Rep. Peter Welch, D-Vt., on Thursday explained his decision to call for President Donald Trump’s impeachment.

Prior to Thursday, Welch was reserved when it came to the topic, wanting to see the results of the Mueller Report and other investigations.

“On Jan. 20, 2017, Donald Trump took his oath of office, pledged to preserve, protect and defend the constitution, and in the 30 months since, I’ve come to the conclusion that he’s violated his oath, that he’s unfit for office and that he should be impeached,” Welch said during a conference call with several reporters.

Welch’s statements come a day after the House voted overwhelmingly against furthering a resolution offered by Rep. Al Green, a Texas Democrat, to impeach the president, according to the Associated Press. Democrats voted 137 to 95 on furthering the resolution. The total House vote was 332 to 95.

According to The Hill, Welch voted in favor of moving the resolution forward.

Welch said Thursday his vote was a procedural one to advance the discussion and not so much a reflection on what he thinks of the resolution itself. He said articles of impeachment would have to come from the House Committee on Judiciary.

“The conduct of the president is putting himself above the law when he’s completely objecting and refusing to cooperate with any Congressional investigations,” Welch said.

He said he’s been reluctant to call for impeachment, given how serious a measure that is, and has wanted to see the results of various investigations into the president’s conduct, “But it’s become apparent that the president is going to refuse to allow Congress to do that job. And under Article 1, Congress has oversight responsibility in the conduct of the president.”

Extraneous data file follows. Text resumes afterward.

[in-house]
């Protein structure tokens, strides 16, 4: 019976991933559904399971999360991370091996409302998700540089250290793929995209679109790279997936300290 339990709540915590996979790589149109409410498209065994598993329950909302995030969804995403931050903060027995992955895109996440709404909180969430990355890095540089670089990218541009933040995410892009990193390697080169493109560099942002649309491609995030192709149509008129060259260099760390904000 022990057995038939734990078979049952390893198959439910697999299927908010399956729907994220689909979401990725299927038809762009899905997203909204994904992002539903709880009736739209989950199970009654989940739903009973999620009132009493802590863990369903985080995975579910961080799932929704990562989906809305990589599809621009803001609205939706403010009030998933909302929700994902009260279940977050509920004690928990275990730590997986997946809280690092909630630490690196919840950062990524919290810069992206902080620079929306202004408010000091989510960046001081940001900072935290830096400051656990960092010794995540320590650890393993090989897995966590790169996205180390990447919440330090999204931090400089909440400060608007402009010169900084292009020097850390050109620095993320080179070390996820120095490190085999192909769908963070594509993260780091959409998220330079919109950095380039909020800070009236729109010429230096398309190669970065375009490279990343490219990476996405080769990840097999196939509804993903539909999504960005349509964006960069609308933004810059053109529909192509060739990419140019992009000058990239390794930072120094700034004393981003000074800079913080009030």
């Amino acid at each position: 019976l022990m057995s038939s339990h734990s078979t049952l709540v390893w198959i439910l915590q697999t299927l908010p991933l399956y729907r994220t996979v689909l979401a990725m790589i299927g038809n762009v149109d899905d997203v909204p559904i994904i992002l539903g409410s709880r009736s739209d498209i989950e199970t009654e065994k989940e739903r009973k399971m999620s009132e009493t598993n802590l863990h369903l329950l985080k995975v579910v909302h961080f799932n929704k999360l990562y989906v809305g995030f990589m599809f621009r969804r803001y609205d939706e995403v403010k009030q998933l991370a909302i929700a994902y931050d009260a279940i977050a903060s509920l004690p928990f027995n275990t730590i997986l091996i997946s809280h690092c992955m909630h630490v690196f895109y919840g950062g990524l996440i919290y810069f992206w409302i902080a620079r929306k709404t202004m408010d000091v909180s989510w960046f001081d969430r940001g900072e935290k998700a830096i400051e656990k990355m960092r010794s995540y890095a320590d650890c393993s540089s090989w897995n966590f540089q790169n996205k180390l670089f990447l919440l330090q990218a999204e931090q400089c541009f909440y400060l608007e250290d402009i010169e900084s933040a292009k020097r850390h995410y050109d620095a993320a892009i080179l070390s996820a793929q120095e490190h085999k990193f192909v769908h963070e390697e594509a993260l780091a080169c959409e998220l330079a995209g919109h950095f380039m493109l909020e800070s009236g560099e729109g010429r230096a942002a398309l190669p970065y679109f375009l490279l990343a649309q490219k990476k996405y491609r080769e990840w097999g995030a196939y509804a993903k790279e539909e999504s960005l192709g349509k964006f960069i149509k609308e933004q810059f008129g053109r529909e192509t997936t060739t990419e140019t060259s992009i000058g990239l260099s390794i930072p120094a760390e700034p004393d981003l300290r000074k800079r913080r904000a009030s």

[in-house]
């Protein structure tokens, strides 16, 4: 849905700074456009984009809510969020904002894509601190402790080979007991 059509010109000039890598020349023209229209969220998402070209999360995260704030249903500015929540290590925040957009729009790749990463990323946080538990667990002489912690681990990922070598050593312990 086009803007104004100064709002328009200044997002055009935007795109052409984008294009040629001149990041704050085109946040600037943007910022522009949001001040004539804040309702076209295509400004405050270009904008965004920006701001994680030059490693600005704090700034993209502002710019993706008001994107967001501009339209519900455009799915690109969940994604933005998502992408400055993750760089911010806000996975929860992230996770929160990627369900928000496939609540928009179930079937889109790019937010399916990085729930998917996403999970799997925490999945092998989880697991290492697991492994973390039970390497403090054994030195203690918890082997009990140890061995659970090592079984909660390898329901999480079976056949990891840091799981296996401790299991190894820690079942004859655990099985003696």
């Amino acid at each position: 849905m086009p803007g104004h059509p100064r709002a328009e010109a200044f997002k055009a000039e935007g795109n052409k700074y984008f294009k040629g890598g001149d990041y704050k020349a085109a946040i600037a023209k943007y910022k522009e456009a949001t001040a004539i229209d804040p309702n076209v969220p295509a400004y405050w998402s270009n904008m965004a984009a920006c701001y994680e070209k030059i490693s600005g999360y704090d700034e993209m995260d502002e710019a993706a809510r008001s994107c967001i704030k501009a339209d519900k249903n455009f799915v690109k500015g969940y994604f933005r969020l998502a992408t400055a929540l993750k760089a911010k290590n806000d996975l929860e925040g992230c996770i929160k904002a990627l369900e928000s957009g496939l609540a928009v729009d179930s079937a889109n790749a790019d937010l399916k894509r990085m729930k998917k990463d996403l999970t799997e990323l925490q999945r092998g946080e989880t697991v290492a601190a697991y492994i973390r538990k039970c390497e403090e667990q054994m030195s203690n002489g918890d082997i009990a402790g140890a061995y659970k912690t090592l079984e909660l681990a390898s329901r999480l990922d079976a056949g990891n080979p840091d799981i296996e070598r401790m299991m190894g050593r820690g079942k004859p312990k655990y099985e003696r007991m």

He said the Trump administration has done little but stonewall when it comes to lawful requests from Congress.

“That’s an approach to Congress where the president is putting himself above the law and beyond accountability,” said Welch. “And the Constitution makes it clear that no person, even the president of the United States, is above the law.”

Welch said two things changed his mind with regards to impeaching the president. One was his conclusion that Trump won’t change his “stonewalling” tactics. The other is Trump’s recent comments directed at House Democratic Reps. Alexandria Ocasio-Cortez, of New York, Ilhan Omar, of Minnesota, Ayanna Pressley, of Massachusetts, and Rashida Tlaib, of Michigan, suggesting they return to their countries of origin. According to the Associated Press, all were born in the United States except Omar, who fled Somalia as a child.

“It’s very clear that his attacks on American citizens on the basis of their ethnic origin, their religion and their race are intensifying,” Welch said. “And my alarm is, this is extremely dangerous to our democracy. And it’s clear that the president has embraced this approach of being brutally divisive.”

He said the president needs to be someone who unifies people to solve problems.

Welch said it’s not clear how the will of the House will shift with regards to impeachment, but he felt Vermonters need to know where he stands. He said he did not confer with House Speaker Nancy Pelosi, of California, before speaking out beyond sending her a text message saying that he was doing so. She thanked him for the message, he said, but had no further comment. Welch said he likewise didn’t confer with Vermont’s senators Patrick Leahy and presidential candidate Bernie Sanders.

Welch acknowledged that Trump might welcome impeachment proceedings, saying the president wants the 2020 election to be about race and impeachment.

“That’s really unfortunate,” Welch said. “I have been one who has been very cautious about this because I did not want this to become seen as a political decision on the part of Congress and certainly on my part.”